In this day and age where there are fewer and fewer independent bookshops, some of the most exciting bricks-and-mortar places for discovering new children’s books are the shops in museums and art galleries.
Whilst they may not carry a huge range of stock, they often have quirky, unusual books which would never make it to the surface on the shelves in a highstreet chain bookshop. Two recent publications by Princeton Architectural Press are prime examples of the sort of books I mean: Alexander Calder and Pablo Picasso, both by Patricia Geis, are part of a stylish, new and playful Meet the Artist! series which I really like.
Alexander Calder contains a simple biography of the artist’s life and then focuses on several of Calder’s recurrent or particularly important themes or pieces. We learn about his love of making toys, his circus, wire sculptures, mobiles/stabiles and what my kids instantly recognised as what they call “junk modelling”, but which is here referred to as sculpture out of “found objects”. So far, so fairly normal for a non-fiction book about an artist.
But this book is not like your average artist biography because it is full of surprises. There is pop-up bunting, a length of metal chain to play with, press out card toy reproductions, flaps, string and cut-outs. This book is about really engaging with Calder’s art, not just looking at it, but doing it, and viewing it from all angles.
To describe this as a “novelty” book would be unfair, as that label often carries the connotations of cheap gimmickry. Here the physicality of the book engages the reader in a way that I think gives valuable insight into the artist: this book is playful and unconventional, just as Calder was.
The Pablo Picasso volume is equally design conscious, with short pieces of text and white expanses left around the crisp reproductions of Picasso’s art so that they really stand out. The pop-ups are not quite as successful in this volume; sculpture, inherently 3-D, is simply more exciting when it pops up off the page than a reproduction of a flat painting, even with clever use of stands and frames.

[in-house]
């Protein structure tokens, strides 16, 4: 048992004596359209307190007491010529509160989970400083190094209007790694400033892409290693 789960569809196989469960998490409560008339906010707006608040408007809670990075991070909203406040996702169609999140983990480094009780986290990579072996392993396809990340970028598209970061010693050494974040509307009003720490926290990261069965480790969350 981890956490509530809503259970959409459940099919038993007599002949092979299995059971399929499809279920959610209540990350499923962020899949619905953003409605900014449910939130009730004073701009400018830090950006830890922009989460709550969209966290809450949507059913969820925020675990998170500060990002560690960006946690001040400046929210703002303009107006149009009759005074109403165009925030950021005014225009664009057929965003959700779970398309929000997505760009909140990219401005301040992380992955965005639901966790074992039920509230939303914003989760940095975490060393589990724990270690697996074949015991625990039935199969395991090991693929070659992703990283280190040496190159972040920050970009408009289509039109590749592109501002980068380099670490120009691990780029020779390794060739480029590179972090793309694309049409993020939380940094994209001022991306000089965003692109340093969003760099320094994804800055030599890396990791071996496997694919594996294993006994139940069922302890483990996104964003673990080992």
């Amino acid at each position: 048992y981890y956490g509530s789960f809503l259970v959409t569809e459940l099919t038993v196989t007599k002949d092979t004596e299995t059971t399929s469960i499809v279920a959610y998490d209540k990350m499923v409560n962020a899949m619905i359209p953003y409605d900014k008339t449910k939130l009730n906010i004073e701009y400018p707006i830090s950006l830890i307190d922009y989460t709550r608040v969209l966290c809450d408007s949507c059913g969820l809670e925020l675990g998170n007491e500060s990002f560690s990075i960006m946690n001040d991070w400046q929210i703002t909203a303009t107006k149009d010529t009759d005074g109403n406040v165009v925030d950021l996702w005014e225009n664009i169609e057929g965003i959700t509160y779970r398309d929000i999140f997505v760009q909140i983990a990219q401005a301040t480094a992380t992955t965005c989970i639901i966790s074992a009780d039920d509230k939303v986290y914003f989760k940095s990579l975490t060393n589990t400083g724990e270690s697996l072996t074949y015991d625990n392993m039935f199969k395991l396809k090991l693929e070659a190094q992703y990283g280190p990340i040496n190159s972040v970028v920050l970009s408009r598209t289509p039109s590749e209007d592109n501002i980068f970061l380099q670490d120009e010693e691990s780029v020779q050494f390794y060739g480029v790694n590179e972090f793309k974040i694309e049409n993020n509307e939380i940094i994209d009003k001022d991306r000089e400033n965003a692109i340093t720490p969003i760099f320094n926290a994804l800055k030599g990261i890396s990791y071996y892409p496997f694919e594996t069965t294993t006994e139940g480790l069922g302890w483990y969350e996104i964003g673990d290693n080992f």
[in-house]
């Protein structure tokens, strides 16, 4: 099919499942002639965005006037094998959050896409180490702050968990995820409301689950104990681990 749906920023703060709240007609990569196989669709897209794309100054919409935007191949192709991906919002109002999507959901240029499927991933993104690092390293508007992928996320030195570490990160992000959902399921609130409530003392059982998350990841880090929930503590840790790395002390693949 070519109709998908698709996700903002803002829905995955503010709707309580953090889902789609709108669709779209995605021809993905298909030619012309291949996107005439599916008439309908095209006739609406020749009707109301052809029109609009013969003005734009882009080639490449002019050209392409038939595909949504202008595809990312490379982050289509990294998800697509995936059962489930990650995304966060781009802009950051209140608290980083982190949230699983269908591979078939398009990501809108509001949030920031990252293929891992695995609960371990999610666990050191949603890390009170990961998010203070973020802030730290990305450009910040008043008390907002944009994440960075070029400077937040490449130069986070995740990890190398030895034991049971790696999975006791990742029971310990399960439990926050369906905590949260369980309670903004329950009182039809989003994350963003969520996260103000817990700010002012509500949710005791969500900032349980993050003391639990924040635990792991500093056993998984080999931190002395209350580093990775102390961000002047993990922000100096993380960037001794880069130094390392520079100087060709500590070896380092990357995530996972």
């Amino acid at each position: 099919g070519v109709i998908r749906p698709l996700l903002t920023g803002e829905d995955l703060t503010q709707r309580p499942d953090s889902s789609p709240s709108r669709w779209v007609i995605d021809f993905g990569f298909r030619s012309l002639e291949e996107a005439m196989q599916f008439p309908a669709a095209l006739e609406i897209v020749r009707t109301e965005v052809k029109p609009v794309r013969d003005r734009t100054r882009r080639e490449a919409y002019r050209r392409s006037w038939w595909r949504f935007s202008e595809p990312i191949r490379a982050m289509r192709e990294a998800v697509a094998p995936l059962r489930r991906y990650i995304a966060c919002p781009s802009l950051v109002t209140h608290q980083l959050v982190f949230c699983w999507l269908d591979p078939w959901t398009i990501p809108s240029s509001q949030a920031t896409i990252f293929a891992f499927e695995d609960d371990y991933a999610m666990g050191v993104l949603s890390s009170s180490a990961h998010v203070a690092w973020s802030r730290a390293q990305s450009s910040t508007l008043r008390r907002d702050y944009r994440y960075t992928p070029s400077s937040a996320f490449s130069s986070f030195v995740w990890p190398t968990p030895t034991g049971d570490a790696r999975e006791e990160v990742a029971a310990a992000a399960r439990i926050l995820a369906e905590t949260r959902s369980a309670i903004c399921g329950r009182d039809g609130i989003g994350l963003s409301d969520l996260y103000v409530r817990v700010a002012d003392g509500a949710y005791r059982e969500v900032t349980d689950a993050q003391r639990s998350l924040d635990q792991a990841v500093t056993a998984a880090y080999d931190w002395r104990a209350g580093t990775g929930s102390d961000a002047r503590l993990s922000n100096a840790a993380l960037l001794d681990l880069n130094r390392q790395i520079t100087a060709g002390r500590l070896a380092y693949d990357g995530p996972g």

Whilst these books might not be favoured in public libraries, with all their moving and loose parts being unlikely to stand up to masses of (quite rightly) active reading, I love how they are a stepping stone to encouraging self-expression (“If a famous artist can sculpt with clothes pegs, then I can try that too!”) and through that, self confidence. Non-Fiction book aren’t just about learning facts!
Alexander Calder‘s Circus is one of his most famous pieces of art and so my girls decided to create their own version. First up M made some bunting out of paint chips. She folded them in half, and then cut out a triangle that she folded over a length of string and held in place with a glue dot.
For our circus artists we downloaded, printed and coloured this great circus set from Made by Joel and made further unusual attractions out of corks and jewellery wire (in the spirit of Calder’s wire sculptures and found objects sculptures).
Watch out for our terrifying circus lions!
Whilst making our circus and then playing with it we listened to:
Other activities you might be inspired to get up to having read the Alexander Calder Meet the Artist! book include:
A third book in the Meet the Artist! series is planned for the Autumn of 2014: Henri Matisse will be the subject of the new volume and I’m certainly looking forward to it.